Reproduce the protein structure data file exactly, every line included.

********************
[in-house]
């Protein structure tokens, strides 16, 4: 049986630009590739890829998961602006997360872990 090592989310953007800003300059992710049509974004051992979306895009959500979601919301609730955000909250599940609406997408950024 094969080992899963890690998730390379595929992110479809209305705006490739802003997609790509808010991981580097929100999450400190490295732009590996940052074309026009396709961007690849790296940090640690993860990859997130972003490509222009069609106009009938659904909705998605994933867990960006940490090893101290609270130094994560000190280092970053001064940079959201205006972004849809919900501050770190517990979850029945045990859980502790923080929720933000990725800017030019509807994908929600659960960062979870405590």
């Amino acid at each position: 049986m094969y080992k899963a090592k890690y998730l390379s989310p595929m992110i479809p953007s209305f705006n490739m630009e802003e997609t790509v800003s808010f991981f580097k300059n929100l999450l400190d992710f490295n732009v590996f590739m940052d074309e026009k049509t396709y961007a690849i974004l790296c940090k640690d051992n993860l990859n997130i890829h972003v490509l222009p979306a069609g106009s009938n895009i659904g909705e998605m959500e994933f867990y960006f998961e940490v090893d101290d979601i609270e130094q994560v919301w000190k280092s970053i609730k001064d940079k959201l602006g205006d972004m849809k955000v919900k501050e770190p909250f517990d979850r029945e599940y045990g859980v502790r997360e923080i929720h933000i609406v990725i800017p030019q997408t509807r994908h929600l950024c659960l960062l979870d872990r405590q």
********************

[in-house]
């Protein structure tokens, strides 16, 4: 049986630009590739890829998961602006997360872990 090592989310953007800003300059992710049509974004051992979306895009959500979601919301609730955000909250599940609406997408950024 094969080992899963890690998730390379595929992110479809209305705006490739802003997609790509808010991981580097929100999450400190490295732009590996940052074309026009396709961007690849790296940090640690993860990859997130972003490509222009069609106009009938659904909705998605994933867990960006940490090893101290609270130094994560000190280092970053001064940079959201205006972004849809919900501050770190517990979850029945045990859980502790923080929720933000990725800017030019509807994908929600659960960062979870405590």
């Amino acid at each position: 049986m094969y080992k899963a090592k890690y998730l390379s989310p595929m992110i479809p953007s209305f705006n490739m630009e802003e997609t790509v800003s808010f991981f580097k300059n929100l999450l400190d992710f490295n732009v590996f590739m940052d074309e026009k049509t396709y961007a690849i974004l790296c940090k640690d051992n993860l990859n997130i890829h972003v490509l222009p979306a069609g106009s009938n895009i659904g909705e998605m959500e994933f867990y960006f998961e940490v090893d101290d979601i609270e130094q994560v919301w000190k280092s970053i609730k001064d940079k959201l602006g205006d972004m849809k955000v919900k501050e770190p909250f517990d979850r029945e599940y045990g859980v502790r997360e923080i929720h933000i609406v990725i800017p030019q997408t509807r994908h929600l950024c659960l960062l979870d872990r405590q």